The more vulnerable you can be with the people who love you, the easier it is to start being a little vulnerable in business.

And it truly is magical.

Here’s a comment from someone who shared my podcast on Facebook after I thanked him for sharing:

What vulnerability looks like for YOU is personal.

You’re the only one who can decide that.

My therapist has taught me something that I’ve learned to use when I’m not exactly sure how I’m feeling: to pay attention to what I’m feeling in my body in the moment.

After doing this for years with her, I’ve learned these three things:

  • Anger/frustration is usually in my head
  • Sadness/grief is in my chest/heart
  • Excitement/nervousness is in my gut

Excitement and nervousness often have the same physiological feeling in the body; most of the time, it’s excitement.

So, if you’re thinking about sharing something that makes you a little uncomfortable, you’re probably a little bit excited because there’s an unknown element.

“How will people respond?”

“Am I crazy for doing this?”

I would guess that most of the time, you will be excited.

I want to differentiate one thing, though… and this is important.

Ready?

Testing and trying things in your business differs from hopping to thing to thing to thing.

I’ve been saying I want my business foundation built with steel and concrete.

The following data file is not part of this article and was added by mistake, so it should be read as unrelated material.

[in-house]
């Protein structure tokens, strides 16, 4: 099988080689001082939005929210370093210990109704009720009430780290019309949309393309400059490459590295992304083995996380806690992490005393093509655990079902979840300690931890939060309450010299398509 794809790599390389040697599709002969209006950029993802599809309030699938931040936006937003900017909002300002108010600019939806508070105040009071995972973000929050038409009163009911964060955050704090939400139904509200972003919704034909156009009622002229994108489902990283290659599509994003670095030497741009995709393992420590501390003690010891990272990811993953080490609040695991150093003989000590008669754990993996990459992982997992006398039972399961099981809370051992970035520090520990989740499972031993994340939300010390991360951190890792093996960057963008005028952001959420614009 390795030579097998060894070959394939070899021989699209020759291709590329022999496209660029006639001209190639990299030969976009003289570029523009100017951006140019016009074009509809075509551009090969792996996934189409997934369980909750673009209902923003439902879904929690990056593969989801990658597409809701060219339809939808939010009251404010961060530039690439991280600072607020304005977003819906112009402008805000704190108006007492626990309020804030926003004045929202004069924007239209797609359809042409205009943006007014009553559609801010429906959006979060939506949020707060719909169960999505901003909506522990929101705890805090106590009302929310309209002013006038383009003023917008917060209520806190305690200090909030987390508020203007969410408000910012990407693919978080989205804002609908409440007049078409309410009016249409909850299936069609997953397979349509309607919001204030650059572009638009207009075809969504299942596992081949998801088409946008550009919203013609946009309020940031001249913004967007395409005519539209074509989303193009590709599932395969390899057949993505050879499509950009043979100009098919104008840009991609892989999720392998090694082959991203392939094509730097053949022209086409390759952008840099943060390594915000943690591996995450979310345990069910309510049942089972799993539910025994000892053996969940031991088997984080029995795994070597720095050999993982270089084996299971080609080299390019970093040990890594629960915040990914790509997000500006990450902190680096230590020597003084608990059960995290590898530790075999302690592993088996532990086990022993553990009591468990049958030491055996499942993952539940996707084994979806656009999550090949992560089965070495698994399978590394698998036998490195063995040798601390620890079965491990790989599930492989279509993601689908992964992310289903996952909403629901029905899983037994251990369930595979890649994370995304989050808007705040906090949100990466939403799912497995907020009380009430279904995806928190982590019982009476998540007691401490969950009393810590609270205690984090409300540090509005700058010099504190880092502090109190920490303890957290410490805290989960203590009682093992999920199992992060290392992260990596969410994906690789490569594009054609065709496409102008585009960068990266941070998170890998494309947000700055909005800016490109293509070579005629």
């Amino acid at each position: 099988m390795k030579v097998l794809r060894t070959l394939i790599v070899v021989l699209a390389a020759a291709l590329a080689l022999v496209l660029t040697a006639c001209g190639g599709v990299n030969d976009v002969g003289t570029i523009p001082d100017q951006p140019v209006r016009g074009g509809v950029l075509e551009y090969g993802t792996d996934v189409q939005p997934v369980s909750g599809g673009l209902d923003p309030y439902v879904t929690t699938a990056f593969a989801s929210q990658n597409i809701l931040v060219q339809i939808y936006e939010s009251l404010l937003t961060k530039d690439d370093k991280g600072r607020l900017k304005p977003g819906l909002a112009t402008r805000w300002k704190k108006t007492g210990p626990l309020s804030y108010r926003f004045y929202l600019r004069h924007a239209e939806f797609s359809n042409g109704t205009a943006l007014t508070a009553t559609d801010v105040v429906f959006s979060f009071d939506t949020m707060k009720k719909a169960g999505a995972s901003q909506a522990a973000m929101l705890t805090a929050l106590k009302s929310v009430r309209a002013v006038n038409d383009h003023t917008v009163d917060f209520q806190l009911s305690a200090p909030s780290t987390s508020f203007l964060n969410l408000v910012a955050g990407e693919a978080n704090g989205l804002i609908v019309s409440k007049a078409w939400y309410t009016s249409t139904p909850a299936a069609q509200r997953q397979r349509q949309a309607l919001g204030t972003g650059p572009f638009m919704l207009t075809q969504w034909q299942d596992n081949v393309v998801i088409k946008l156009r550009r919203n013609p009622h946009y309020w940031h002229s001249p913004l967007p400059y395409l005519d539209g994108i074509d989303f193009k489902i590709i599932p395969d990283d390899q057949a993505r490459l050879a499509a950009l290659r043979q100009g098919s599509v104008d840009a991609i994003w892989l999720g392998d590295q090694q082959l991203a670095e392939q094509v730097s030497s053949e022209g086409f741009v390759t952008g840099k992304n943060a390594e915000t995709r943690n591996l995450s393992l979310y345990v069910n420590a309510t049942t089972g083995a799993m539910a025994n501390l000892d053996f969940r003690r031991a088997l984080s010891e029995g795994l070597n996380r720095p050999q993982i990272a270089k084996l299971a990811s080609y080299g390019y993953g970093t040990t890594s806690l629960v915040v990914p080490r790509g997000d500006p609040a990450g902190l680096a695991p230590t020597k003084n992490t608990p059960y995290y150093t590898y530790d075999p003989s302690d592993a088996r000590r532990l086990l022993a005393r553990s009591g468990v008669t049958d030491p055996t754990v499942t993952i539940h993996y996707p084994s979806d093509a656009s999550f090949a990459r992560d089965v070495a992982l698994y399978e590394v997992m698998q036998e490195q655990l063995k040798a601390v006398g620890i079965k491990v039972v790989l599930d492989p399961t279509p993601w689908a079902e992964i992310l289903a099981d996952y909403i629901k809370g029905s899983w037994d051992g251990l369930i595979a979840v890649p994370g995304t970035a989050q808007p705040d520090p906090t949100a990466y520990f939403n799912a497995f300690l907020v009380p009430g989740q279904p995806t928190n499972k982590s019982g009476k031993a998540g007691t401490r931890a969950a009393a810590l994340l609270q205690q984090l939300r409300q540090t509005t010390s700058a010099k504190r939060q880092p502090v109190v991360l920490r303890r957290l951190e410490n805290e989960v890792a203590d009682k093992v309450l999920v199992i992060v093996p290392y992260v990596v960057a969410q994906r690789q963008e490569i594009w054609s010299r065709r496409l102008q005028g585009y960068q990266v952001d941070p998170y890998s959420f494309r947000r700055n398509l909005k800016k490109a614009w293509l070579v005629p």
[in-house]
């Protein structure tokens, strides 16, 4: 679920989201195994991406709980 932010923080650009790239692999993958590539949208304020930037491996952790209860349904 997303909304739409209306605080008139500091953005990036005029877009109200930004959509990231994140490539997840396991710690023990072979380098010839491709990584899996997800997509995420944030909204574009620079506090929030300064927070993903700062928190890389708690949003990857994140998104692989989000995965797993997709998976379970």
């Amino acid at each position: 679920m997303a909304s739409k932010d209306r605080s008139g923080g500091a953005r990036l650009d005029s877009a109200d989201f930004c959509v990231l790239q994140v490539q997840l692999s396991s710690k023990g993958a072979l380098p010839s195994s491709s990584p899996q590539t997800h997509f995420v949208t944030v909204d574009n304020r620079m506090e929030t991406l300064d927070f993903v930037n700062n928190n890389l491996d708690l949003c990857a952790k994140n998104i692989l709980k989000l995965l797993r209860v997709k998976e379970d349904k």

Once that is solidly in place (from my varying pivots and lessons learned along the way), then I can get into putting the rest of the ‘house’ up, so to speak.

Then, I can drill down into the decor, which, in this case, would be the tactics.

Solid strategies based on consistent effort with only a few things.

I can test and try new tactics when those all work the way I want.

I was reading (and will probably reread while taking notes the second time) a post by André Chaperone called “Manifesto: Product Launch Marketing.”

Holy moly, did this article get me excited! It’s SOOOOO good!

The TL;DR is that product launches (based on Jeff Walker’s Product Launch Formula) are:

  • Not working the way they used to
  • Not as profitable as people think – see the screenshot below (this is directly from the Manifesto: Product Launch Marketing article):

There’s such an allure for the vanity metric of a BIG launch… but when you look at numbers like this?

That’s a hard pass.

You could do those numbers independently, without JVs and affiliates (I highly recommend you read the article; the JV manager made more than the creator), with a great offer, some paid traffic, and an engaged email list.

There’s always the argument that you get email subscribers from the launch that you can sell to in the future, but not a lot of people who are addicted to launching are doing long-term email marketing or content that builds a relationship.

I’ve done little launches on my own, and that’s plenty for me.

My friend Maritza Parra made the same amount of money on her own with Facebook ads, a webinar, and a great offer (you can listen to that podcast here).

At the end of the day, removing your ego from marketing means tuning out the noise, managing your mindset, and doing a little entrepreneurial adulting.

Doing the things you don’t always want to do so as to create a life you love.

I don’t think this is supposed to be easy, but I do think it should be fun.